Saudi-led coalition tightens noose on Hodeidah airport
ADEN - Arab coalition troops stormed the airport in Yemen's main port Hodeidah on Tuesday and captured large areas of the compound in battles with Iran-aligned Huthis, a Yemeni military source, the UAE news agency and local residents said.
Residents of the strategic Red Sea city said battles were also raging on the coastal road leading to the densely populated city centre from the airport, with Apache helicopter gunships of the Western-backed coalition providing close air support.
Wresting the airport from the Huthis would be a major step towards a takeover of Hodeidah by coalition-backed forces. Saudi Arabia and the United Arab Emirates have pledged a swift assault to avoid disrupting aid deliveries to Yemen through the port.
"We can hear the sounds of artillery, mortars and sporadic machinegun fire. The Huthis have been using tanks," a resident close to the coastal strip told Reuters by telephone, asking not to be identified.
"Water has been cut off to many of the areas near the Corniche area because the Huthis have dug trenches and closed water pipes. Many people are fleeing these neighborhoods and going deeper into the city centre."
Saudi and UAE state media accused the Huthis of shelling civilian districts. Residents said the Huthi tanks were targeting coalition forces.
The Arab alliance launched the onslaught on Hodeidah, the Huthis' sole port, on June 12 to try and turn the tables in a long-stalemated proxy war between Saudi Arabia and Iran that has exacerbated turmoil across the Middle East.
"They have stormed the airport," an anti-Huthi Yemeni military source told Reuters earlier on Tuesday.
The UAE state news agency WAM said large swathes of the airport compound had been taken by coalition forces. Huthi media said coalition warplanes had carried out more than 40 strikes on the airport since the morning.
The escalation in fighting has wounded and displaced dozens of civilians and hampered humanitarian agencies trying to send vital aid to million of Yemenis via the Red Sea port.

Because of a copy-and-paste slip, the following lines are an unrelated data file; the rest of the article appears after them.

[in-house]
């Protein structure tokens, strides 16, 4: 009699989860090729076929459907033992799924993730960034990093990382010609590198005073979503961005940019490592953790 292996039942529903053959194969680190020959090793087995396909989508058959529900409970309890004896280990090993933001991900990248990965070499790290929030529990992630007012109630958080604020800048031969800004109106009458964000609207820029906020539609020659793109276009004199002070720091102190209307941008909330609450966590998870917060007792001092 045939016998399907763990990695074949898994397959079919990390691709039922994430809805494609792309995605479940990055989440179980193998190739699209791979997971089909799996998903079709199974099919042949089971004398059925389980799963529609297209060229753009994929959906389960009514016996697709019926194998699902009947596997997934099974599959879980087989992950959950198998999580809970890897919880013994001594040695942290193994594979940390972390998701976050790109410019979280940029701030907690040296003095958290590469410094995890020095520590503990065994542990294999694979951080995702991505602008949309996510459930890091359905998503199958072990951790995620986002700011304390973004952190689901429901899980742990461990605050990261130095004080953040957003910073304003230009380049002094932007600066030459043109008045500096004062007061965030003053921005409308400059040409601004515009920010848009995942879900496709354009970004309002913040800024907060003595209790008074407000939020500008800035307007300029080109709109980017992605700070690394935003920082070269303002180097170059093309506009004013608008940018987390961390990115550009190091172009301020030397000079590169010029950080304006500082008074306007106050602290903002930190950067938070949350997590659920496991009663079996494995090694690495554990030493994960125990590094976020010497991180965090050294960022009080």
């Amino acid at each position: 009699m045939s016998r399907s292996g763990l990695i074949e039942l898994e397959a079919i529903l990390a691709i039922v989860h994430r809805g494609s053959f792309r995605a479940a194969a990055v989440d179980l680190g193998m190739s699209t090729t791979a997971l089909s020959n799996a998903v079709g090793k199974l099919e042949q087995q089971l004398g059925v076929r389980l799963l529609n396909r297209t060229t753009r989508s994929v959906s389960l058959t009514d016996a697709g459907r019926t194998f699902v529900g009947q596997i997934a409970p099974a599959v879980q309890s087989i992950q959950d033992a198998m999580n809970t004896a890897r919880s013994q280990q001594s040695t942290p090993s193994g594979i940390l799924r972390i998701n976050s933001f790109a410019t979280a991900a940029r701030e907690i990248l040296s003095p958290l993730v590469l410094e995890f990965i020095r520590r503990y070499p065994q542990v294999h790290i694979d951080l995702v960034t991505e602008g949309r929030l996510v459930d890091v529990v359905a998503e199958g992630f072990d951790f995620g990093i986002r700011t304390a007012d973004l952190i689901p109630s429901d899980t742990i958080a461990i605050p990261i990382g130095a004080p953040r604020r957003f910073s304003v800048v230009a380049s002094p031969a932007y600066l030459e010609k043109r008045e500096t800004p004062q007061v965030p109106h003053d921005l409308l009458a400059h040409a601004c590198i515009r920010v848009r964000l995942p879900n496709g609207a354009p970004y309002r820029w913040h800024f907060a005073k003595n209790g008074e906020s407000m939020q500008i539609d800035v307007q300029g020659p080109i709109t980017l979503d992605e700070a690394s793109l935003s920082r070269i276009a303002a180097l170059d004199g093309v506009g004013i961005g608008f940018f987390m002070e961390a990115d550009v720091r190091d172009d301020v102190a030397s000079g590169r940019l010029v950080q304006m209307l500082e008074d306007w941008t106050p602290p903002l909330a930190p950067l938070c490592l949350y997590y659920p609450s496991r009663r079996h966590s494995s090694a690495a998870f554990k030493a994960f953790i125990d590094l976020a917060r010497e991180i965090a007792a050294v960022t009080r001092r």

Tuesday's battles spread panic among local inhabitants.
"My children are terrified. The fighting and the sounds of explosions are everywhere and we are stuck in our house in the district of Rabsa with no running water," Iman, a 37-year-old mother of two, said tearfully.
"What have we done for all of this?”
Mohamed Sharaf, 44, a civil servant, said he had sent his entire family to Sanaa, the Huthi-held inland capital, several days ago and he was getting ready to leave himself. "There is death and destruction everywhere in this city.”
The United Nations fears the offensive will worsen what is already the world's most urgent humanitarian crisis, with 22 million Yemenis dependent on aid, and an estimated 8.4 million believed to be on the verge of starvation.
UN officials estimate that 600,000 people live in and around Hodeidah and that in a worst-case scenario the battles could cost up to 250,000 lives.
Hodeidah port remained open on Tuesday with the UN World Food Programme hastening to unload three ships containing enough food for six million people for one month, WFP spokeswoman Bettina Luescher told reporters in Geneva.
UAE Minister of State for Foreign Affairs Anwar Gargash said on Monday the coalition was taking a measured approach to minimise risks to civilians, and allowing the Huthis an escape route inland to their bastion in Sanaa.
The Arab states say their aim is to seize the airport and port quickly and avoid street battles in the city centre. But the Huthis were well dug into Hodeidah as it constitutes the key supply line to territory they control including Sanaa.
Martin Griffiths, UN peace envoy for Yemen, returned to Sanaa on Saturday, four days after the coalition assault on Hodeidah began, in an apparent effort to dampen hostilities. But he departed on Tuesday without comment, witnesses said, leaving unclear whether any headway was made.
A member of the Huthis' ruling politburo, Mohammed al-Bukhaiti, denied Gargash's assertion that the talks with Griffiths had focused on handing over Hodeidah "because this request is unrealistic".
"During all his visits, the envoy has discussed a comprehensive political solution that addresses...all fronts and not only Hodeidah," he told Reuters by telephone.
The coalition intervened in Yemen's war in 2015 to try and unseat the Huthis, restore the internationally recognised Yemeni government in exile and thwart what Riyadh and Abu Dhabi see as Iran's expansionism in the region.
The Huthis, who control the most populated regions in the chronically unstable nation of 30 million people, deny they are puppets of Iran. They say their movement reflects a popular revolt against state corruption and aims to protect Yemen from foreign invasion.
Taking Hodeidah could hand a long sought edge to the Arab alliance which, despite superior weaponry and firepower, has failed to defeat the Huthis in a grinding war that has killed more than 10,000 people.